Come back! The path is treacherous!

The traveller, having heard the exhortation from his side of the river and the call from the other, immediately acquires firm resolution in body and mind and  decisively takes the path, advancing directly without entertaining any doubt or apprehension.

When he has gone but one or two paces, the brigands on the eastern bank call out to him ‘O traveller, come back! The path is treacherous and permits no crossing. You are certain to meet your death.  None of us addresses you with evil intent.’ (CWS, p. 90)

This extract from the parable of The Two Rivers and the White Path describes the moment that the nembutsu person suddenly ‘takes the plunge’.  He or she decides to accept the virtue of the Name, Namo Amida Butsu, in complete trust, abandoning–at last–all vestiges of self-power, and thus receives Amida Buddha’s entrusting heart.

In his explanation of this parable, its creator, the great seventh century Chinese  Dharma Master, Shan-tao, points out that the ‘brigands calling from the eastern shore’ represent

people of different understandings, different practices or false views, with their own misguided opinions, one after another seek to confuse him, claiming that he is committing evil and will fail. (CWS, p. 91)

Here Shan-tao is reminding us that those who follow single-minded nembutsu may meet opposition and discouragement. So, I think it is helpful to look for an example in someone who faced discouraging events full-on. For me, that person is Shinran Shonin.

We do not have space in a weekly blog to explore all of the things that might have discouraged Shinran Shonin from the time that, in his own words, he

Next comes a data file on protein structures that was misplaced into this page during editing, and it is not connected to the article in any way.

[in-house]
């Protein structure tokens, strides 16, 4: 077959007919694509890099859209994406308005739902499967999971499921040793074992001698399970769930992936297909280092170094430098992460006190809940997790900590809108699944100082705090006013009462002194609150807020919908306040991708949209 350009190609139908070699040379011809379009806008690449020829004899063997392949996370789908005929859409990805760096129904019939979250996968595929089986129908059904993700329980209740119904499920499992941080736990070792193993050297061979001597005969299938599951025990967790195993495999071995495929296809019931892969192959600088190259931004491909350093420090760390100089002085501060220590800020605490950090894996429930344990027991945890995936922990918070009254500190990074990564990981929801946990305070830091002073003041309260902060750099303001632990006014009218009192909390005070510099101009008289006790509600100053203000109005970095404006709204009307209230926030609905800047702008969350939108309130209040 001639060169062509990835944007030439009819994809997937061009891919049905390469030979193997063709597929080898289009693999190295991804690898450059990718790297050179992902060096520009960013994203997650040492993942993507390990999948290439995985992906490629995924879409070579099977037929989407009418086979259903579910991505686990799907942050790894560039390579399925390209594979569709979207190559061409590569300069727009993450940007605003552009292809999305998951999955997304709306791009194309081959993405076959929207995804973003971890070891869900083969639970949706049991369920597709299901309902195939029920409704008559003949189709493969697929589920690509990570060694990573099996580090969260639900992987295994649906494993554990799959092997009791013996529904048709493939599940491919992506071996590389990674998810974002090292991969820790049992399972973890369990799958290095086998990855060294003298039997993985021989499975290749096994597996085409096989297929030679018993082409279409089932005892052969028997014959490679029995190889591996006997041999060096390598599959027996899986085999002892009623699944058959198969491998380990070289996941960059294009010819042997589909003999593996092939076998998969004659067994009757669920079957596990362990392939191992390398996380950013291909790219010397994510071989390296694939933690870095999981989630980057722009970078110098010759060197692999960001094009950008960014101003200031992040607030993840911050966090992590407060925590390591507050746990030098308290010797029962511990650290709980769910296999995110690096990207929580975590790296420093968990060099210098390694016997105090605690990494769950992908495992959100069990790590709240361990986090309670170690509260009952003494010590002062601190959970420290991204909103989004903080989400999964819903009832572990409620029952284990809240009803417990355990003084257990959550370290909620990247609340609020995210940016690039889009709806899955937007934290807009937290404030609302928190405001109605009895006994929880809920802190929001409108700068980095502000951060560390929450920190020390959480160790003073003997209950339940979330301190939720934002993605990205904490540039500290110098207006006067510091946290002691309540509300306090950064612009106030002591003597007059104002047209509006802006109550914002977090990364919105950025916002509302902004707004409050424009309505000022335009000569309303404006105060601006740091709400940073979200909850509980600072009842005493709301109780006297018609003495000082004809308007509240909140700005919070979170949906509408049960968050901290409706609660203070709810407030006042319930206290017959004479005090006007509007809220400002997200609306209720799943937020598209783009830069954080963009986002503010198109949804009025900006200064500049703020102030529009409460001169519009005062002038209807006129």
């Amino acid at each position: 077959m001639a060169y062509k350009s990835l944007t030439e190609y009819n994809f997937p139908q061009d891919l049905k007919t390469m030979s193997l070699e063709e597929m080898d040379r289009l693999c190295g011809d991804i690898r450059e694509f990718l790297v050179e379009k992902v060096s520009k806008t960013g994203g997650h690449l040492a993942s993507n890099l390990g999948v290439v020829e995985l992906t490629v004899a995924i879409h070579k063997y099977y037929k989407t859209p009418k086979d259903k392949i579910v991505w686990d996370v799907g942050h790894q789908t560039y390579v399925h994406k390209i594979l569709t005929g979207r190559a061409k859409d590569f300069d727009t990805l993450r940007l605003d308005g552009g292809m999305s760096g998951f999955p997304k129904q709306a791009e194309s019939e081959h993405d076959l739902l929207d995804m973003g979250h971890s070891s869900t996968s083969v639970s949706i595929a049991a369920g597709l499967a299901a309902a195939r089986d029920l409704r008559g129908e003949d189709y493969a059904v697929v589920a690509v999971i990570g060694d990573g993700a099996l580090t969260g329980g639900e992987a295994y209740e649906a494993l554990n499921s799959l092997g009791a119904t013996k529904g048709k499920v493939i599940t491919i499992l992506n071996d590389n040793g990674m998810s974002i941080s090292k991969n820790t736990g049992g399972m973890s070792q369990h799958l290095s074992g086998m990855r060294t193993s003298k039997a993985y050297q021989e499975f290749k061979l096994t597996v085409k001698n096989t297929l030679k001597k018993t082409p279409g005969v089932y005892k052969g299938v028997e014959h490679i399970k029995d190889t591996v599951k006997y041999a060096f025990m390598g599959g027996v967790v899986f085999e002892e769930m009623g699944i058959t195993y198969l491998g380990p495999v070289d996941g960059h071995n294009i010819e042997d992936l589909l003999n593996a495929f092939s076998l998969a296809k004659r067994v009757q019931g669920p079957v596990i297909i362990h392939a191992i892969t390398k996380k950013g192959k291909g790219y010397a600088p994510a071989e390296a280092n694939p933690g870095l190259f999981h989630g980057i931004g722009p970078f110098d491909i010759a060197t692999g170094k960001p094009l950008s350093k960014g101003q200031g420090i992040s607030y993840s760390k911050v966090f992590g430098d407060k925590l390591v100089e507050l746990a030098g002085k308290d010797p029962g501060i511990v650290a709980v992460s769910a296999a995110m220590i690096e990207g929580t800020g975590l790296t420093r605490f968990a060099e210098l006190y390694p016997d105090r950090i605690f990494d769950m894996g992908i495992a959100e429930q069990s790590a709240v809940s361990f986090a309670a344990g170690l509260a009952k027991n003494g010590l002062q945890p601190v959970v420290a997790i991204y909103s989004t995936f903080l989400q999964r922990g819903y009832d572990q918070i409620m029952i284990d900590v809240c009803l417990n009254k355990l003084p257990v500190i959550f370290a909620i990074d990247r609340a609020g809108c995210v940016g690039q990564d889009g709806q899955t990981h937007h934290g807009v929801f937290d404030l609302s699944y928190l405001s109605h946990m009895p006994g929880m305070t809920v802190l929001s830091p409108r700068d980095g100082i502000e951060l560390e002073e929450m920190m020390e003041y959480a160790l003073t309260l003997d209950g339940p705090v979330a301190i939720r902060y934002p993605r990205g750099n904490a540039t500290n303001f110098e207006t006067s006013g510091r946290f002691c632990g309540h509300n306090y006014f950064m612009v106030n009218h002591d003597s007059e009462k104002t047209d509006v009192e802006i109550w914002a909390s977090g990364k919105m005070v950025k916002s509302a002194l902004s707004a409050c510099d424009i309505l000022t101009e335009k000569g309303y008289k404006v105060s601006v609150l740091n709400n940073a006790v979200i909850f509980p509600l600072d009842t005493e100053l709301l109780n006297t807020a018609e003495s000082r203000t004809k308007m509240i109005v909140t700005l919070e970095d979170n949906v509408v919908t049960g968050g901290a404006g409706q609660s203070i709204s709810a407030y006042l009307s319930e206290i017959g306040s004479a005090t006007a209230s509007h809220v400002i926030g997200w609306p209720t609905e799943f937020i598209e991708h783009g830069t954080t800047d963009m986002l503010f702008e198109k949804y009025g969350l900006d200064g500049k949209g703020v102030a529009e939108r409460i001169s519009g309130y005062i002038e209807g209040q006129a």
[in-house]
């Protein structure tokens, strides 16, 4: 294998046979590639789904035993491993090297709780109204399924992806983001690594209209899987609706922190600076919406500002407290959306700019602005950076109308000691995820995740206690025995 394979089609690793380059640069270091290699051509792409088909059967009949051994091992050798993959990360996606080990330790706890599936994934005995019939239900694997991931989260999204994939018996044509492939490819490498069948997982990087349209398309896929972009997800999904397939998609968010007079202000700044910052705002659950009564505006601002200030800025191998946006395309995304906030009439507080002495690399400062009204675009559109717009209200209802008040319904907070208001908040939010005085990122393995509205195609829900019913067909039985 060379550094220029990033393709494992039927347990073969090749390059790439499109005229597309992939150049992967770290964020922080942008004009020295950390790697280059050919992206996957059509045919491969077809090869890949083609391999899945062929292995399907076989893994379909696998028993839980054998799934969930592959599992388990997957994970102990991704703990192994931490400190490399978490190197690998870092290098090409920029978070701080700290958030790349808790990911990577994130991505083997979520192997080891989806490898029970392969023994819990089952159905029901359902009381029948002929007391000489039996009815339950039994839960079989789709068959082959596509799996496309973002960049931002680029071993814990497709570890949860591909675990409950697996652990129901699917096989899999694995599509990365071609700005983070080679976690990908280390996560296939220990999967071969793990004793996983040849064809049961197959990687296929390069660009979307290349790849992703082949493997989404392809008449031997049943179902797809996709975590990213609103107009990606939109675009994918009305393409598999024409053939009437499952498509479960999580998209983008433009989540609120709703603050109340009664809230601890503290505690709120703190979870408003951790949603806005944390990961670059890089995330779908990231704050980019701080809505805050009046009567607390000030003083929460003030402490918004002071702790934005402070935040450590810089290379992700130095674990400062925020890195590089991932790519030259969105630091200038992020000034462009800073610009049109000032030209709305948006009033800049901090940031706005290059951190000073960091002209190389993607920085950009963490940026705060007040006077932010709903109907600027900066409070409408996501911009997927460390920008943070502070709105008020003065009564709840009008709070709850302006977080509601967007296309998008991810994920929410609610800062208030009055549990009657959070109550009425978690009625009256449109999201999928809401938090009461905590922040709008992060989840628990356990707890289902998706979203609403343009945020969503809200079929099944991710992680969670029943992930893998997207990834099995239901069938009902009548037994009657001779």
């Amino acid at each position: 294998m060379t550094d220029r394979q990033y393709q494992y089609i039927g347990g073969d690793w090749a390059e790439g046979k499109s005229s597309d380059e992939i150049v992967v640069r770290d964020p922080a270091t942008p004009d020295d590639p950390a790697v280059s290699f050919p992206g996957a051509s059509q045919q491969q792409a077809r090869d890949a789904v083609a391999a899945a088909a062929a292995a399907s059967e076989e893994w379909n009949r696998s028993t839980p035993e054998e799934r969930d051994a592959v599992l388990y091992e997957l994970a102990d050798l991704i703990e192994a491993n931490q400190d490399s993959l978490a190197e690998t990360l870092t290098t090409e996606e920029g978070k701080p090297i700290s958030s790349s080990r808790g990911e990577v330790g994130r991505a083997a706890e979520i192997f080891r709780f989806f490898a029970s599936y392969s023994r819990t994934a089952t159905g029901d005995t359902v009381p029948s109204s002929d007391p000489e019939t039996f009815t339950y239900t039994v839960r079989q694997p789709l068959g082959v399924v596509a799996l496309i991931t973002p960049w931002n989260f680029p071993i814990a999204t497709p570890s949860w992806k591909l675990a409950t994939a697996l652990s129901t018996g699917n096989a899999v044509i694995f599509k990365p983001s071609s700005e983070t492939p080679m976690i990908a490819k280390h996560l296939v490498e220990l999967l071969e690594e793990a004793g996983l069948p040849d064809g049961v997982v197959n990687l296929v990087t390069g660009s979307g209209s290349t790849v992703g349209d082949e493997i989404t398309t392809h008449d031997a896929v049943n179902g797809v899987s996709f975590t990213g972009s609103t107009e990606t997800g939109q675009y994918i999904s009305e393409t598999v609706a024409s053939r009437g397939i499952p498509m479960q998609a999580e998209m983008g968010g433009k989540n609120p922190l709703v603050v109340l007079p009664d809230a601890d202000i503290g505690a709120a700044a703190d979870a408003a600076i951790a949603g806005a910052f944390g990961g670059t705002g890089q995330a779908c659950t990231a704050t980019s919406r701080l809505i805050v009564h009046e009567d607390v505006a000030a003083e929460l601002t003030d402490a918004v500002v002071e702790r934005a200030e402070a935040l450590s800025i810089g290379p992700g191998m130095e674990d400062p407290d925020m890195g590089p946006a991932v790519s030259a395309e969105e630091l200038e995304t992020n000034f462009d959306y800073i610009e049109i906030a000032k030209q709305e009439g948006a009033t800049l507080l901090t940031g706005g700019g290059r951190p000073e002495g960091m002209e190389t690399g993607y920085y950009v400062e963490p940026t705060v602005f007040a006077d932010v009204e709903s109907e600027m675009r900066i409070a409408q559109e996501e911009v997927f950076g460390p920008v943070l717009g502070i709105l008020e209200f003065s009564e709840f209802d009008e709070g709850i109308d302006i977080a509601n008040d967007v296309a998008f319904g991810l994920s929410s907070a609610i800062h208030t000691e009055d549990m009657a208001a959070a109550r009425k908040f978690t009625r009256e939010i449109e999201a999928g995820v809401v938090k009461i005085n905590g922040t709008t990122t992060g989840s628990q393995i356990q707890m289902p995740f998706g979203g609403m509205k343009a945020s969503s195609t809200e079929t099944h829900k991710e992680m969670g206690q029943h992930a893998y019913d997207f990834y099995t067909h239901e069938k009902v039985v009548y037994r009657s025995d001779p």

discarded sundry practices and took refuge in the Primal Vow (CWS, p. 290)

but it is hard to imagine a life, which could have encountered more discouragement than his did.

He was involved in a dispute about whether or not he shared the same shinjin as his teacher, Honen Shonin. The nembutsu community was persecuted by the government, and the band of leaders was disbanded and sent into exile, Shinran among them. There were opponents to Shinran’s Sangha in the form of, notably, the mountain ascetic Bennen, who later became a disciple. Shinran’s own son caused the dissemination of a grossly distorted form of nembutsu teaching, and so on.

In spite of all this: in spite of a life that would seem to many outsiders to be full of discouragement and misfortune, Shinran Shonin took every development as an opportunity to spread the True Teaching of Pure Land Buddhism (Jodo Shinshu) and to live a conspicuous life of nembutsu. He lived simply, as an ordinary householder, without recourse to appeals to status (like ‘teacher’), assuming the condition of being one who is ‘neither priest nor lay.’

We live in a very different world than Shinran Shonin did. We face different forms of discouragement and the Pure Land community is vastly stronger now than it was in his time. But in our own time, whoever we are, however we live, and whatever confronts us in life, we can always live as Shinran Shonin did – in the Name and light of Amida Buddha.

Namo Amida Butsu